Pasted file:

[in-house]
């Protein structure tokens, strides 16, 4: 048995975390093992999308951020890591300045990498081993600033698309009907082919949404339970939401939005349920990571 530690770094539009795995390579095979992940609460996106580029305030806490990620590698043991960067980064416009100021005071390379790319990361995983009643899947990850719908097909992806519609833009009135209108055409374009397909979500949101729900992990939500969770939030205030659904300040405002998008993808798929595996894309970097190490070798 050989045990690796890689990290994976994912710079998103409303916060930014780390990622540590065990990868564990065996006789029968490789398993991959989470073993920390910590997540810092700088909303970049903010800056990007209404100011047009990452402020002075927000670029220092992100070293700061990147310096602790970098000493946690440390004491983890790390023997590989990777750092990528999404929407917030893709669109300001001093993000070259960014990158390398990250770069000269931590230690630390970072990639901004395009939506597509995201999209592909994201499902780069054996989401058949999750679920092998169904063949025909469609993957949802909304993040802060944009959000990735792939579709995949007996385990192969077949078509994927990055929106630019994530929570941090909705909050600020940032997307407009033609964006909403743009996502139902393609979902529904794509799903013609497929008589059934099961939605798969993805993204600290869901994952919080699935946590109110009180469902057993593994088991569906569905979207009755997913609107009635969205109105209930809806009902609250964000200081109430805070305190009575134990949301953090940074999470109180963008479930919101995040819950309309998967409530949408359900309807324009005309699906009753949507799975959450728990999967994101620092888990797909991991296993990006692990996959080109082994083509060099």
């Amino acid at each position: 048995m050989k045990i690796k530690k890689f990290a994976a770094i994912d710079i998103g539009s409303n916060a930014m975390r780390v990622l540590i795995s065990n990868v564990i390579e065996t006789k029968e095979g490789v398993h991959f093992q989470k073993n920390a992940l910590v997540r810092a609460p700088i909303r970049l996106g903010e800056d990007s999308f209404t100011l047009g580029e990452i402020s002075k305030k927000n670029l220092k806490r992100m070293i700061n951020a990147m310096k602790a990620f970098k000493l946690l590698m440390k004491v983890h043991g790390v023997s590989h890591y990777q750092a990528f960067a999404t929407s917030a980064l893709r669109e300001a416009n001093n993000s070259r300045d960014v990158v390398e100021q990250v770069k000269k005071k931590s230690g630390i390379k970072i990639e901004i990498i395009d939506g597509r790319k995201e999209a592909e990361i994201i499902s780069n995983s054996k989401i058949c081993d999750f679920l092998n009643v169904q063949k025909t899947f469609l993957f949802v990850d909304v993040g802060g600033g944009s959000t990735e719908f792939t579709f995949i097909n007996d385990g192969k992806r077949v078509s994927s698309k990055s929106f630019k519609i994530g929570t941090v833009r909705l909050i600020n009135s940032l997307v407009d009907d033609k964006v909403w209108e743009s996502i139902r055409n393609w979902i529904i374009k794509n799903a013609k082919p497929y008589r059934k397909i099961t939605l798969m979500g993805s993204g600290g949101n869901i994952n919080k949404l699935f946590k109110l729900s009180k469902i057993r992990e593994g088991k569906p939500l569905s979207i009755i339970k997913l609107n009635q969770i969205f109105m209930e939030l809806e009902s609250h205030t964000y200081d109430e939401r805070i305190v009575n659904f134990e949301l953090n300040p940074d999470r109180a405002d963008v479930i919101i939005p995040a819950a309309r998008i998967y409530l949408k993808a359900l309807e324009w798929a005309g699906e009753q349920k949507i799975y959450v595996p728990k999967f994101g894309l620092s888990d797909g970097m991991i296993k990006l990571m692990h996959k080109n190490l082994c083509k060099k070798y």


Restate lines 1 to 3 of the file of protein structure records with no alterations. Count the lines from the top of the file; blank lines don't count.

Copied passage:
[in-house]
């Protein structure tokens, strides 16, 4: 048995975390093992999308951020890591300045990498081993600033698309009907082919949404339970939401939005349920990571 530690770094539009795995390579095979992940609460996106580029305030806490990620590698043991960067980064416009100021005071390379790319990361995983009643899947990850719908097909992806519609833009009135209108055409374009397909979500949101729900992990939500969770939030205030659904300040405002998008993808798929595996894309970097190490070798 050989045990690796890689990290994976994912710079998103409303916060930014780390990622540590065990990868564990065996006789029968490789398993991959989470073993920390910590997540810092700088909303970049903010800056990007209404100011047009990452402020002075927000670029220092992100070293700061990147310096602790970098000493946690440390004491983890790390023997590989990777750092990528999404929407917030893709669109300001001093993000070259960014990158390398990250770069000269931590230690630390970072990639901004395009939506597509995201999209592909994201499902780069054996989401058949999750679920092998169904063949025909469609993957949802909304993040802060944009959000990735792939579709995949007996385990192969077949078509994927990055929106630019994530929570941090909705909050600020940032997307407009033609964006909403743009996502139902393609979902529904794509799903013609497929008589059934099961939605798969993805993204600290869901994952919080699935946590109110009180469902057993593994088991569906569905979207009755997913609107009635969205109105209930809806009902609250964000200081109430805070305190009575134990949301953090940074999470109180963008479930919101995040819950309309998967409530949408359900309807324009005309699906009753949507799975959450728990999967994101620092888990797909991991296993990006692990996959080109082994083509060099």
């Amino acid at each position: 048995m050989k045990i690796k530690k890689f990290a994976a770094i994912d710079i998103g539009s409303n916060a930014m975390r780390v990622l540590i795995s065990n990868v564990i390579e065996t006789k029968e095979g490789v398993h991959f093992q989470k073993n920390a992940l910590v997540r810092a609460p700088i909303r970049l996106g903010e800056d990007s999308f209404t100011l047009g580029e990452i402020s002075k305030k927000n670029l220092k806490r992100m070293i700061n951020a990147m310096k602790a990620f970098k000493l946690l590698m440390k004491v983890h043991g790390v023997s590989h890591y990777q750092a990528f960067a999404t929407s917030a980064l893709r669109e300001a416009n001093n993000s070259r300045d960014v990158v390398e100021q990250v770069k000269k005071k931590s230690g630390i390379k970072i990639e901004i990498i395009d939506g597509r790319k995201e999209a592909e990361i994201i499902s780069n995983s054996k989401i058949c081993d999750f679920l092998n009643v169904q063949k025909t899947f469609l993957f949802v990850d909304v993040g802060g600033g944009s959000t990735e719908f792939t579709f995949i097909n007996d385990g192969k992806r077949v078509s994927s698309k990055s929106f630019k519609i994530g929570t941090v833009r909705l909050i600020n009135s940032l997307v407009d009907d033609k964006v909403w209108e743009s996502i139902r055409n393609w979902i529904i374009k794509n799903a013609k082919p497929y008589r059934k397909i099961t939605l798969m979500g993805s993204g600290g949101n869901i994952n919080k949404l699935f946590k109110l729900s009180k469902i057993r992990e593994g088991k569906p939500l569905s979207i009755i339970k997913l609107n009635q969770i969205f109105m209930e939030l809806e009902s609250h205030t964000y200081d109430e939401r805070i305190v009575n659904f134990e949301l953090n300040p940074d999470r109180a405002d963008v479930i919101i939005p995040a819950a309309r998008i998967y409530l949408k993808a359900l309807e324009w798929a005309g699906e009753q349920k949507i799975y959450v595996p728990k999967f994101g894309l620092s888990d797909g970097m991991i296993k990006l990571m692990h996959k080109n190490l082994c083509k060099k070798y």